The Coast Guard Cutter James crew offloaded more than 23,000 pounds of cocaine and nearly 8,800 pounds of marijuana worth more than $411.3 million Wednesday at Port Everglades.
The Coast Guard’s strong international relationships, with key partners like the United Kingdom, France, and the Netherlands, along with our specialized capabilities and unmatched authorities, allow for a unity of effort to disrupt transnational crime organizations, which threaten America and our partner nations.
The drugs were interdicted in international waters of the Eastern Pacific Ocean off the coasts of Mexico, Central and South America, including contraband seized and recovered during 20 interdictions of suspected drug smuggling vessels by eight American and United Kingdom ships.
“This patrol highlights our crew’s continued commitment to protecting the American people from our adversaries,” said Capt. Todd Vance, James’ commanding officer. “Despite COVID, the James crew demonstrated supreme resilience, and the results of their exceptional performance are being showcased today.”
“I am honoured to be able to pay tribute to the successes of the team here today, and recognise the role the Royal Navy and UK National Crime Agency has played in this joint operation,” said Commodore Phil Nash, Royal Attaché, United Kingdom Embassy. “Working seamlessly with U.S. and international colleagues, the presence of RFA Argus has prevented the $54 million of drugs offloaded here from reaching the streets in the last few months; taken together with a wider effort this year by UK ships HMS Medway and RFA Mounts Bay, around $650 million of drugs have been stopped. This has been a genuine team effort – the key to success continues to be the close working relationship and collaboration between our nations.”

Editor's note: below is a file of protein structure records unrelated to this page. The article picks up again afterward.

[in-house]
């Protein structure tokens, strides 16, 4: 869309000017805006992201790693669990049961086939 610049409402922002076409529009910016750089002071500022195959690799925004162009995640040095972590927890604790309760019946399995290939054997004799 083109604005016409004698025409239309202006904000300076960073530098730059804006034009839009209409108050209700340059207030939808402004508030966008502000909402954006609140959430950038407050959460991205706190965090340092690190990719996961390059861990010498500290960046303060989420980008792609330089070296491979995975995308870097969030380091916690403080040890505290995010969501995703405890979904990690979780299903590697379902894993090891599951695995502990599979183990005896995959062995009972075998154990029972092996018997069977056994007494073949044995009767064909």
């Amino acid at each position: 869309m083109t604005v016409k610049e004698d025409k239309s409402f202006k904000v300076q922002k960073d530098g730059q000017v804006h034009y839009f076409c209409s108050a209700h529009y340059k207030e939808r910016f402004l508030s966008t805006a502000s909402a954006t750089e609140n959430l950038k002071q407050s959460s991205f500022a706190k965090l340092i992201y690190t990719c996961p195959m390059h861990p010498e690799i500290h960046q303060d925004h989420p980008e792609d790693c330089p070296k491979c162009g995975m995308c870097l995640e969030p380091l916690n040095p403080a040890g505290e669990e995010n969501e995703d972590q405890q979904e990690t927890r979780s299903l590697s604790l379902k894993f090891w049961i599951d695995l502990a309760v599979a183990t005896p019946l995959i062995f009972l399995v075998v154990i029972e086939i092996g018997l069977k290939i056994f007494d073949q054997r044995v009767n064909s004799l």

Numerous U.S. agencies from the Departments of Defense, Justice and Homeland Security cooperated in the effort to combat transnational organized crime. The Coast Guard, Navy, Customs and Border Protection, FBI, Drug Enforcement Administration, and Immigration and Customs Enforcement, along with allied and international partner agencies, play a role in counter-drug operations. The fight against drug cartels in the Eastern Pacific Ocean requires unity of effort in all phases from detection, monitoring and interdictions, to criminal prosecutions by U.S. Attorneys in districts across the nation.
During at-sea interdictions, a suspect vessel is initially detected and monitored by allied, military or law enforcement personnel coordinated by Joint Interagency Task Force-South based in Key West, Florida. The law enforcement phase of counter-smuggling operations in the Eastern Pacific is conducted under the authority of the Coast Guard 11th District, headquartered in Alameda, California. The interdictions, including the actual boardings, are led and conducted by members of the U.S. Coast Guard.
The fight against drug cartels in the Eastern Pacific Ocean and the Caribbean Sea requires unity of effort in all phases from detection, monitoring and interdictions, to criminal prosecutions by international partners and U.S. Attorneys’ Offices in districts across the nation. The law enforcement phase of counter-smuggling operations in the Eastern Pacific Ocean is conducted under the authority of the Coast Guard 11th District, headquartered in Alameda, California, and the law enforcement phase of operations in the Caribbean is conducted under the authority of the Coast Guard 7th District, headquartered in Miami. The interdictions, including the actual boardings, are led and conducted by members of the U.S. Coast Guard.